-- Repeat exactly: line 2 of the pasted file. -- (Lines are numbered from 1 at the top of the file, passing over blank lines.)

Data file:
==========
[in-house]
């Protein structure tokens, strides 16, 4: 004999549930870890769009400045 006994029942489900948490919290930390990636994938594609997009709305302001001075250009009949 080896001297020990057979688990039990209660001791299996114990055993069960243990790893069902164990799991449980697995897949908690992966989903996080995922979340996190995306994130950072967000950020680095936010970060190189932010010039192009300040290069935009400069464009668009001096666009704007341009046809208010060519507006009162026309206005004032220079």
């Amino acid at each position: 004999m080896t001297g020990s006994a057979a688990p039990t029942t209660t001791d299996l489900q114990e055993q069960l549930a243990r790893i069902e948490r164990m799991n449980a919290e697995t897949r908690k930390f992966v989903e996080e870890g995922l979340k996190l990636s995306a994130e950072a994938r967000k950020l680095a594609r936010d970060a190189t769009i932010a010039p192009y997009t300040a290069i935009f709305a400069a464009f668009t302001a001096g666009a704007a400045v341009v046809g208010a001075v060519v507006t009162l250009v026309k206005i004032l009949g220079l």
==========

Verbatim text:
């Protein structure tokens, strides 16, 4: 004999549930870890769009400045 006994029942489900948490919290930390990636994938594609997009709305302001001075250009009949 080896001297020990057979688990039990209660001791299996114990055993069960243990790893069902164990799991449980697995897949908690992966989903996080995922979340996190995306994130950072967000950020680095936010970060190189932010010039192009300040290069935009400069464009668009001096666009704007341009046809208010060519507006009162026309206005004032220079």